In one instance, the chief financial officer of a major consumer pharmaceutical company with multiple operations and brands had no working capital data at the local operating level. He largely ignored the working capital metric while paying attention to revenue and growth. Ultimately, the business lost its operational advantage and was forced to shutter several key plants, including the flagship operation that was synonymous with the company’s origin.

It was too late for the business to reopen that plant, but with the business in disarray, the management team decided to create integrated dashboards from various sites and began reporting working capital positions to all business units.This allowed the company to benchmark across regions, resulting in healthy competition between divisions and putting the business on a path of sustainable improvement.

Clashing Incentive Systems

Organizations tend to confine working capital management responsibilities within functions. When that’s the case, even incentive systems — especially when they’re at odds with one another — can impair working capital management.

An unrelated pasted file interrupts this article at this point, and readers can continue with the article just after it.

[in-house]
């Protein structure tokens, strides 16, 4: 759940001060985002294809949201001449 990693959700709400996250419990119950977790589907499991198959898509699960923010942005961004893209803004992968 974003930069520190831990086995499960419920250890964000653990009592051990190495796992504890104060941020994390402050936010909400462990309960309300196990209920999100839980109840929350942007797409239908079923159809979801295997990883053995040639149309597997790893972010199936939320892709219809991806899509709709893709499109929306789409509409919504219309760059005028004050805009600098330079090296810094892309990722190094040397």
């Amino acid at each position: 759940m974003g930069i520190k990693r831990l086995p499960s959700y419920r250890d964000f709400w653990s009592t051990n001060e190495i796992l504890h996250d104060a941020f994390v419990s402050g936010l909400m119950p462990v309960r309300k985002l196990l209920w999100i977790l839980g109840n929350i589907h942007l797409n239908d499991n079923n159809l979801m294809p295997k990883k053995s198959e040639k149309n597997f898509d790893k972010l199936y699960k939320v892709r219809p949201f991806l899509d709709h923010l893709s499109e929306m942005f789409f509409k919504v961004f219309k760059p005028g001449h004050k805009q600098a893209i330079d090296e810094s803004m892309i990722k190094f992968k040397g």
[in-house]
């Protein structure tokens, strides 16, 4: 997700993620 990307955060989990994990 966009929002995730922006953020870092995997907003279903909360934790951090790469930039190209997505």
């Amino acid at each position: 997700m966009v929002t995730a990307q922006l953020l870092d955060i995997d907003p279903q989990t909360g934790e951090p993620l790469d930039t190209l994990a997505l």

For example, a sales department’s incentive systems typically promote behaviors that produce higher sales. However, these sales frequently are secured by a combination of proliferating product lines to increase volume; relentless discounting; and easy, extended payment terms, all of which negatively impact working capital.

Meanwhile, the research and development function, incentivized for introducing novelty features and functionality, may create products with a cornucopia of functions and parts, resulting in complex, unwieldy and expensive sourcing chains that also can waste working capital. Some procurement functions may have their own performance drivers related to cost savings. And operational bonuses driven by production volume may encourage the business unit leaders to focus on larger batch sizes while starving smaller batches, disappointing smaller, but profitable and fast-paying customers.